Sunday, May 15, 2011

Thank You Very Mutts, Acme Artists

Thank You Very Mutts, Acme Artists
By Tom Wachunas

“He believes in you only in so far as he knows you; the possibility that you are greater than you seem is disturbing, for friendship is founded on mutuality.” – Henry Miller –

“Guys and Dogs” is the loose theme behind the gathering of eight artists’ work at Acme Artists in downtown Canton. I say ‘loose’ because not all the art is about or by guys, or for that matter dogs. In any event, it’s a delightfully eclectic collection of works with a fair amount of overtly canine content.

Erin Mulligan is in fine form with her four tiny pencil drawings of scraggly mutts, one of them with duck feet. In good company with those is the pleasantly strange “Dog,” a mixed media/ceramic sculpture by Annette Feltes. Like a few of her other objects here, it has the air of a primitive talisman or icon, though certainly more whimsical than darkly mysterious.

Nearby are two small oil panels by Tiffany March, each a scene at historic McSorley’s Old Ale House in Manhattan. One of them depicts the tavern from the outside, dogs flanking the entrance like sentries at rest. Both paintings are done in a liquidy sepia tonality, and suggest damaged, old-timey photographs. There’s a similar vintage quality in the two paintings by Ron Copeland – like black and white movie posters with a slight nod to Roy Lichtenstein’s pop iconography. And the two small oils by Marti Jones Dixon are studies in elegant spontaneity. “Queen Mum” features Her Majesty taking her beloved Corgis for a walk, while in “Doggy Style,” a bespectacled café patron scowls as his Pomeranean sits pertly atop his table.

Also included in the show is a display of Holly “Buffy” Atkinson’s unique and arresting greeting cards, as well as a very fine collection of ceramic vessels by Bill Shearow. His ovoid bottles taper into long, thin necks that flare out at the top into graceful openings. The raku glazing is stunning, with a crackled effect not on top of, but embedded within, the smooth matte finish. One of the bottles, “Titus,” features a charming rendering of a Labrador’s (?) head worked into the crackling.

The Henry Miller quote at the beginning of this post is hand-written on the wall below a portrait of an old man and his small dog, called “Raindogs at Home,” by Dylan Atkinson. The quote points in a poetic way to the dominant sensibility behind his several oil paintings here on one of the gallery’s main walls, as well as to the works by Joseph Close on the opposite wall: dogs and the homeless, presented either together or separately.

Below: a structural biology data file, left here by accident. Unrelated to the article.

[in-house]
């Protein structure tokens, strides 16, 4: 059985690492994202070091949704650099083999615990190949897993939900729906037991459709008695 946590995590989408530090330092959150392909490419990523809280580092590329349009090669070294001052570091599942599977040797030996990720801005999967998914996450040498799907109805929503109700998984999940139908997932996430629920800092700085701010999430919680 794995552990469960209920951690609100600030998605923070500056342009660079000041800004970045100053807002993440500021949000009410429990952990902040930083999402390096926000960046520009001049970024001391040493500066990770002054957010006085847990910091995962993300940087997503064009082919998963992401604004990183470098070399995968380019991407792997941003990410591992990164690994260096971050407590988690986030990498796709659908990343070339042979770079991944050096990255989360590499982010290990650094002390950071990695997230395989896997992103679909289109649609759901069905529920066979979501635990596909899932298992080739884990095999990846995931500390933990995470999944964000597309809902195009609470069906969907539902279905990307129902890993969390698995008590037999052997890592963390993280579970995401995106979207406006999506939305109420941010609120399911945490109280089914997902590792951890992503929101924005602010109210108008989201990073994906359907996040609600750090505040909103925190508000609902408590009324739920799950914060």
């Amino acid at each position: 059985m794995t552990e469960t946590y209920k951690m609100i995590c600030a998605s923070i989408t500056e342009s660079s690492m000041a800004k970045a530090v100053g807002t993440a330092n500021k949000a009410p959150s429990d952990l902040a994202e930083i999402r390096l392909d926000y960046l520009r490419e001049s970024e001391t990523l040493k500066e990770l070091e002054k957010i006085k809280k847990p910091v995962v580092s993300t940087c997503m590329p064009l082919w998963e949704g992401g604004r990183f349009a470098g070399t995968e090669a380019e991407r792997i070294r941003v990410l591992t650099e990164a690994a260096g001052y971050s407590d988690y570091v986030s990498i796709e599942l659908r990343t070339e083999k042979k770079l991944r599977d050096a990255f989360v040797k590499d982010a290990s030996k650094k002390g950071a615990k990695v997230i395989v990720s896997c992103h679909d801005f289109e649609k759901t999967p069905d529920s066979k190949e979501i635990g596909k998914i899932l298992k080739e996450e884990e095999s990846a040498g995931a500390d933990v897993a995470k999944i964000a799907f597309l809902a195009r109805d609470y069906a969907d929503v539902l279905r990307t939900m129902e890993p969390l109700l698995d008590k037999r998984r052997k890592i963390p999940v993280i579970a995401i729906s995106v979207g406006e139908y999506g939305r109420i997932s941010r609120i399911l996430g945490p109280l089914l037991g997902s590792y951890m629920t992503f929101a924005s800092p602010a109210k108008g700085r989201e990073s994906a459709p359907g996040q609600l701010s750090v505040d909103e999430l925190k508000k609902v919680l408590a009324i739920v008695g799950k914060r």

“Raindogs” is a recurring term in Atkinson’s titles, and taken from a 1985 Tom Waits album that was part of a trilogy of recordings addressing what he had called “the urban dispossessed.” Atkinson’s technique is particularly well suited in capturing the somber essence of a marginalized population and its raw, lonely life, as in “Loyalty of a Raindog,” showing a man curled up, sleeping on a sidewalk, his vigilant dog keeping watch. The paintings are largely monotoned and loosely drawn, with the paint applied very thinly. You might think they’re at the early stages of underpainting, or works in progress. And in a way they are. What makes these images so oddly, hauntingly resonant is their sense of simultaneously materializing before our eyes and yet fading away. Street ghosts.

It’s a different but equally expressive esthetic at work in Joseph Close’s pieces. There’s color, but it’s usually very brooding and earthy. Similar too is the spirit of street-weary, urban stress, right down to the found wood frames, old furniture fragments, and metal bric-a-brac that he so often uses as painting surfaces and/or adornments. “Earthly Possessions” is eerily jubilant - even regal - in its presentation of a man, dog in lap, seated upon a makeshift throne. More desperate and forlorn is “Ghost Dog Odin,” a sad-eyed, haggard canine that seems to rise from the mists of a sign reading, “Will Wurk 4 Food .com.”

See these works soon, paws and reflect (forgive the corny pun) before the show ends, though when that may be at Acme Artists is often an indeterminate thing. I get the sense that exhibits here don’t always have formal closing dates so much as they simply evolve, quietly or otherwise, into the next show. It’s one of the qualities that make this space so refreshingly…other.

Photo: “Earthly Possessions” by Joseph Close, courtesy On View at Acme Artists, 332 Fourth Street NW, downtown Canton. Viewing hours Tuesday – Thursday 11 to 5, call ahead to confirm Saturday and other hours, (330) 452 – 2263.

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